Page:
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Health care reform bottom line

2010 March 10
by Ian Welsh

So, there’s a push on for a vote, now that Massa has been forced out and the kneecappers have made clear what happens to progressives who won’t play ball on HCR.

The bottom line is that health care reform is a giveaway to special interests, funded by cuts from Medicare and forcing people to buy insurance or pay or a fine.  There’s some decent stuff in it, but less than folks think (for example, old folks can be charged multiple times what young folks are).

I’m still opposed.  I don’t think the good outweighs the bad.  This is not a case of “we can get better if it fails”, this is a case of “this is worse than nothing.”

9 Responses
  1. zot23 permalink
    March 10, 2010

    I would like to see an up or down vote on PO before this shindig winds down, just to know who stands where. If a decent PO or medicare buy in is passed, I’d be OK with passing the bill. If it fails, I’d start making calls to kill the overall bill and start again. In my mind, the mandate always must have been counterbalanced with cost controls or a PO type addition, without that it’s just a massive bailout in reform’s clothing.

  2. March 10, 2010

    To me, the bottom line is that it makes insurance companies more involved in the financing of health care, when they should be less involved. The alternative of real regulation doesn’t seem to have occurred to Congress, and I’d be suspicious if it had.

  3. David H permalink
    March 10, 2010

    If they want me to believe they’re not simply shoveling money in the pockets of insurance companies they’ll revoke their anti-trust exemption. Otherwise all talk of competition is empty rhetoric proving they aren’t interested in reform, only in looking like they are reforming.

  4. March 11, 2010

    &, if the Senate bill passes unmodified, there will be carnage on the Democratic side of the House, come next November.

  5. March 11, 2010

    I’m still opposed. I don’t think the good outweighs the bad. This is not a case of “we can get better if it fails”, this is a case of “this is worse than nothing.”

    I’m glad at least that you’re not under the illusion that “we can get better if it fails”, but if we can’t get better if it fails, then why is inertia better than passing the bill?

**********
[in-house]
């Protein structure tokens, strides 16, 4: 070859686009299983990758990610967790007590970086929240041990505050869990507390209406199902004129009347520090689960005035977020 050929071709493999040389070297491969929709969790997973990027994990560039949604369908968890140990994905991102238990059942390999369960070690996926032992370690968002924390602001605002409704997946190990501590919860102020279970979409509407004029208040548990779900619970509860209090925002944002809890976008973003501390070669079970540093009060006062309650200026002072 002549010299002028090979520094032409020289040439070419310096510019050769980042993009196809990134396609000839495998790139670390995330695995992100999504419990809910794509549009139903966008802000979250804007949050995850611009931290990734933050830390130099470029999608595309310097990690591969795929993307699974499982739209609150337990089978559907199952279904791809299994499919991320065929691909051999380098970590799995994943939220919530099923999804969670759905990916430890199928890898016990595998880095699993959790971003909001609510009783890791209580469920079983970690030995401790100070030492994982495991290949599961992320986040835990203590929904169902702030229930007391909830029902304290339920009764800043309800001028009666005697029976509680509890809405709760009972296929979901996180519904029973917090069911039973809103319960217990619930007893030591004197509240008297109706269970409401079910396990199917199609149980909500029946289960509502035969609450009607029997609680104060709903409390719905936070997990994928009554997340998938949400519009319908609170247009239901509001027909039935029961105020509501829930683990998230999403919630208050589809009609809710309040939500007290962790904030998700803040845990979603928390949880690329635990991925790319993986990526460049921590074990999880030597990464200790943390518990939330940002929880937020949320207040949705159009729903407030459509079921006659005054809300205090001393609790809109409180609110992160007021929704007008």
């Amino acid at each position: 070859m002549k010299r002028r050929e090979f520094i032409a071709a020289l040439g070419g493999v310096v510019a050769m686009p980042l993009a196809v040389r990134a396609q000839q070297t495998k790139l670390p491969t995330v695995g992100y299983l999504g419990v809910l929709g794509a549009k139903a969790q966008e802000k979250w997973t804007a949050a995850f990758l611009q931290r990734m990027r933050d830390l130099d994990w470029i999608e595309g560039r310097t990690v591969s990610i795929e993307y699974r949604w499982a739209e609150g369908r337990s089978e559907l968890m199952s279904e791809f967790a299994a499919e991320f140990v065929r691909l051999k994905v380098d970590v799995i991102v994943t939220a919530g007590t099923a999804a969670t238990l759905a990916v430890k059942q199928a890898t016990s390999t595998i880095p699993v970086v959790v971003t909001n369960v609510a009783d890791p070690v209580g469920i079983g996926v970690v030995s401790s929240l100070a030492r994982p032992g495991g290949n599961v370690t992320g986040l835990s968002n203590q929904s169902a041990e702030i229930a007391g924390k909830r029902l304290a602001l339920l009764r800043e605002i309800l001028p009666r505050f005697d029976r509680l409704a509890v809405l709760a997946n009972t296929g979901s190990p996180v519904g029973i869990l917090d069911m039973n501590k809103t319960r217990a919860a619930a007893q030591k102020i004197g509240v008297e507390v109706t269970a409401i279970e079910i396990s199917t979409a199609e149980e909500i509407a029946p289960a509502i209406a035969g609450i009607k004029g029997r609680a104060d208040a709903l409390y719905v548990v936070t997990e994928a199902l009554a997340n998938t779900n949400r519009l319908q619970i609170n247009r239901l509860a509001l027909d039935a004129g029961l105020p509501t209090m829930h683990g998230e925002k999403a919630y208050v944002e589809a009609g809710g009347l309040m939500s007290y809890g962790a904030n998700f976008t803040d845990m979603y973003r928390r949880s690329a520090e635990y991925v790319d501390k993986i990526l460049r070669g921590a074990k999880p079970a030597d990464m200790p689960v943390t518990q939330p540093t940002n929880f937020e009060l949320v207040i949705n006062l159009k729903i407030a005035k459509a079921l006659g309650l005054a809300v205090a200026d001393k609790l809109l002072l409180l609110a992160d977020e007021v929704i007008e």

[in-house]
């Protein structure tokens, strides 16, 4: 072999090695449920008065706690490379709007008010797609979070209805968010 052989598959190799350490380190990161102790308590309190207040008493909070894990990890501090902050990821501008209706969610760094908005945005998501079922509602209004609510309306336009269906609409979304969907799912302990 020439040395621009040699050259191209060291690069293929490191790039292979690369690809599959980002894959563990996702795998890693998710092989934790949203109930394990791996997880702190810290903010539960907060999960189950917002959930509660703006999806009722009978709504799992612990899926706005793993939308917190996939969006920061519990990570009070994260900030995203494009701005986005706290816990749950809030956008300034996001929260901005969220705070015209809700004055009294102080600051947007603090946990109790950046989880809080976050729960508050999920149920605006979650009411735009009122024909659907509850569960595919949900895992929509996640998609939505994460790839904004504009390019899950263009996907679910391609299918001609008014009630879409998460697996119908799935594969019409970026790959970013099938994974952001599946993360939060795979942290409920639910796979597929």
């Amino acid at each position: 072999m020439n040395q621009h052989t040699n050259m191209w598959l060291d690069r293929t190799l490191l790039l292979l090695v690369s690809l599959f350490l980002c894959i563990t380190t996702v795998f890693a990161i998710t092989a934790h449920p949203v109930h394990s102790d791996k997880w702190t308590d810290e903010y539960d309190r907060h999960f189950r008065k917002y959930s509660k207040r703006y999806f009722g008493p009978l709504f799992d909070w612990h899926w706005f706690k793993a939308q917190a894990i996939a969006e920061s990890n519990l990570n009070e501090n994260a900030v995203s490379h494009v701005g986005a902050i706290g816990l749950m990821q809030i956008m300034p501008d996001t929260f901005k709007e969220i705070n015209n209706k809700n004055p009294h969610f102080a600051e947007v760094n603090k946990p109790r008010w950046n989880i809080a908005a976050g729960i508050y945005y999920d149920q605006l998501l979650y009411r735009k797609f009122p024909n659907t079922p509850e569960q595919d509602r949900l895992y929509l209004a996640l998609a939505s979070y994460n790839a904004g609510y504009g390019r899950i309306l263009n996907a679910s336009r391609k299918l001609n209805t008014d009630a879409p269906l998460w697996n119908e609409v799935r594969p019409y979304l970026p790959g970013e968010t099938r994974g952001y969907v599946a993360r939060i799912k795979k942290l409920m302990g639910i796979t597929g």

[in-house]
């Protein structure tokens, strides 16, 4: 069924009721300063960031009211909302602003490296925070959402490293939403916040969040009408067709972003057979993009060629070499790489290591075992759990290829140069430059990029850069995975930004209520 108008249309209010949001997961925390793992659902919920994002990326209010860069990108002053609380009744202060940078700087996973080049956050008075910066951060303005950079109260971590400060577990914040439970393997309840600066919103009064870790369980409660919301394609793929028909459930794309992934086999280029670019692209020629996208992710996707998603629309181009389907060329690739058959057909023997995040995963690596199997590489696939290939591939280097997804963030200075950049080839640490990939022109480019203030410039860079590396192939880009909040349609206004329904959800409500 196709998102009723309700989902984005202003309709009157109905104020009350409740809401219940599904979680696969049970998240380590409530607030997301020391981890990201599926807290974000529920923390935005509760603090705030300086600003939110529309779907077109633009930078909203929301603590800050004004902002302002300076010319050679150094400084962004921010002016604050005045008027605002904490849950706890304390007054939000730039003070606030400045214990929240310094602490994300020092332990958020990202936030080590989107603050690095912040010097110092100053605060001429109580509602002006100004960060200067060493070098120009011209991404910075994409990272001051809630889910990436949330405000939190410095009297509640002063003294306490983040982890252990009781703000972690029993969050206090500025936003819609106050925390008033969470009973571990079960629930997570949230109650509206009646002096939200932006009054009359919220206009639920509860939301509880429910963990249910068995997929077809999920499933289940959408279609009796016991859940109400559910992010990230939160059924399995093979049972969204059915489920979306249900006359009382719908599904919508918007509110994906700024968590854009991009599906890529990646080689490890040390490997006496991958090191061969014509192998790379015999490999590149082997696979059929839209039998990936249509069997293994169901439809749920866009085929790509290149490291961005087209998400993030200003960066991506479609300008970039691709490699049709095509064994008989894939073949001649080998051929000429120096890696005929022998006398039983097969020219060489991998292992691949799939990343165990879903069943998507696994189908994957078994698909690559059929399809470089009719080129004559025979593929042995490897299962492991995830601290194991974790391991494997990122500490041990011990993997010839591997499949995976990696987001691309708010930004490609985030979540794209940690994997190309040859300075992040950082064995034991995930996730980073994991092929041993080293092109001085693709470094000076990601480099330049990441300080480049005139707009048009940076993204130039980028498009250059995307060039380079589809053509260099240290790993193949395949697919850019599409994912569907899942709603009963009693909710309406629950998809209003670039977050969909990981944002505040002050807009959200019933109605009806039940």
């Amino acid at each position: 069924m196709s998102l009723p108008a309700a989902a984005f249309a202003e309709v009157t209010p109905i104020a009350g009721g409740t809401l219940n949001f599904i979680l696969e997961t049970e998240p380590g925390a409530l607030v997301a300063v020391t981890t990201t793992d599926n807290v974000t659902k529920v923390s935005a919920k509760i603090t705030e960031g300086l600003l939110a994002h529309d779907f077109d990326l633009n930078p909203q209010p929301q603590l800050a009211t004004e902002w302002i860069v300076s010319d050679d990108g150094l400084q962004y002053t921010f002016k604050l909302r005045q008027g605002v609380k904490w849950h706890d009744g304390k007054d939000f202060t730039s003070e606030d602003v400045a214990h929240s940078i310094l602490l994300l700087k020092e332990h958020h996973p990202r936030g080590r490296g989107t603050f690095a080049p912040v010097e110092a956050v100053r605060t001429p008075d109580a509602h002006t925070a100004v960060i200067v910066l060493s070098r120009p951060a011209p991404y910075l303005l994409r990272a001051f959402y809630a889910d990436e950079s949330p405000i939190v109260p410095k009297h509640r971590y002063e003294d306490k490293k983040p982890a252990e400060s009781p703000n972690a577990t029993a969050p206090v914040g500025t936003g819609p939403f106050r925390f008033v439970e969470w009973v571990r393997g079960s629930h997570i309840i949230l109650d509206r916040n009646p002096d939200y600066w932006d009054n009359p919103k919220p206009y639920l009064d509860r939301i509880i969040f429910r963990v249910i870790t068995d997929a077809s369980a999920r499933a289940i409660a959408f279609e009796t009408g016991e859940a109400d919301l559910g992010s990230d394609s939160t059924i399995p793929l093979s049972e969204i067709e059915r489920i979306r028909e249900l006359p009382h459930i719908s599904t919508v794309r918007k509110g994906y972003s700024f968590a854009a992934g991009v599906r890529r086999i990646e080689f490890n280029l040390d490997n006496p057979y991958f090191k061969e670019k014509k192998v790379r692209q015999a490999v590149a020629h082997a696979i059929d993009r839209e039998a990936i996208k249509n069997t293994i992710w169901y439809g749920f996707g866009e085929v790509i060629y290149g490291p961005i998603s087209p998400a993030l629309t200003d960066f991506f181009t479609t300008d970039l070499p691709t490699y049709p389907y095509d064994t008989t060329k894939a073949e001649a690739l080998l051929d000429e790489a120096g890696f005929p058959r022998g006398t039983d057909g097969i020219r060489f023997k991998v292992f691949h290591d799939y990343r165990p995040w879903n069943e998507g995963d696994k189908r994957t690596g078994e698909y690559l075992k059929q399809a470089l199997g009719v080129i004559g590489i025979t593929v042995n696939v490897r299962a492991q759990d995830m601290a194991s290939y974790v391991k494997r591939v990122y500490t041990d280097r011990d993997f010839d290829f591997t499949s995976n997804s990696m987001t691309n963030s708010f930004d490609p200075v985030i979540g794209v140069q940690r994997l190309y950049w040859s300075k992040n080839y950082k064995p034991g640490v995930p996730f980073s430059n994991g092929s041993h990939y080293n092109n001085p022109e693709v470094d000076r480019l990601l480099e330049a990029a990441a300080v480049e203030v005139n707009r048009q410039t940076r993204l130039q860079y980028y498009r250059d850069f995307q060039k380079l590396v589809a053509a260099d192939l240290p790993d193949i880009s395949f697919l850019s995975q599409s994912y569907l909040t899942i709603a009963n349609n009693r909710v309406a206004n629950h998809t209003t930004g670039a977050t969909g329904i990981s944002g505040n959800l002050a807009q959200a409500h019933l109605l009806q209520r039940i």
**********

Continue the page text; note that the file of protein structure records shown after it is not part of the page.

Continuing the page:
At least people who think that killing this bill somehow leaves the single-payer door open have a stated justification for wanting to kill the bill. Do you believe that this inertia doesn’t lead to catastrophe?

  6. Ian Welsh permalink
    March 11, 2010

    You quoted my reasoning.

  7. March 11, 2010

    I find it difficult to believe that you don’t know what I was asking that you would provide a circular answer.

    I haven’t seen you or anyone else explain how it is that this bill is worse than doing nothing—except, from some people (not you), that it may preclude single-payer in the future by some form of physical exclusion principle or something. Is it just that the mandates are inherently wrong, and avoiding them is worth the ongoing implosion? Is there an actual economic case for doing nothing over this bill?

    In all of the hubbub about the bill, I haven’t seen anyone make it—it’s no accident that almost all the left-wing opposition to the bill comes from people saying that there’ll be something better in the offing.

    (Clearly, there’s an obvious case for doing single-payer over this bill. Like there’s an obvious case for me having chocolate cake right now. But I don’t have any chocolate cake at the moment.)

  8. Ian Welsh permalink
    March 11, 2010

    I believe that forcing people to buy shitty health insurance without adequate health insurance regulation is worse than nothing at all. The fact that the anti-trust exemption is not being repealed should tell you what you need to know.

    Jon Walker at FDL has done the nitty gritty detail work on this, I’m not inclined to recreate it or do a post on it since no one is paying me to do so and since I don’t believe such a post would make a difference one way or the other.

    This bill is not worth passing. It will do more harm than good. It is as likely to accelerate the effective collapse of the medical system in the US as it is to delay that collapse, and if it delays the collapse it will do so very marginally.

    Bottom line: at very best it is an extremely marginal improvement. (I don’t believe in the best interpretation of any bill in Congress, and I think anyone who does is a fool. Thousands of lobbyists have spent billions of dollars making the sure the bill works for their clients.) At worst, well, it will drive up costs even faster than they are now.

    And I know, from years of experience, that my errors are almost always on the upside. If I think it’s marginally worse than nothing, I think if I’m wrong, it’s far more likely that it’s worse than I think it is, not better.

    We’ll see.

    I have no idea if it’s going to be passed or not, but I do know that what I think is irrelevant to the process at this point, so I’m not going to sweat it.

    Thank God I live in a country with single payer.

  9. March 12, 2010

    Fair enough; your prognosis is that it will likely accelerate cost increases, in the average case. It’s one prognosis among many, it may be right. My own belief that it should pass is not based on the immediate/direct policy outcome anyway.

    I should point out that in a universe subject to entropy, doomsayers have an easier time being right in general than pathological optimists.

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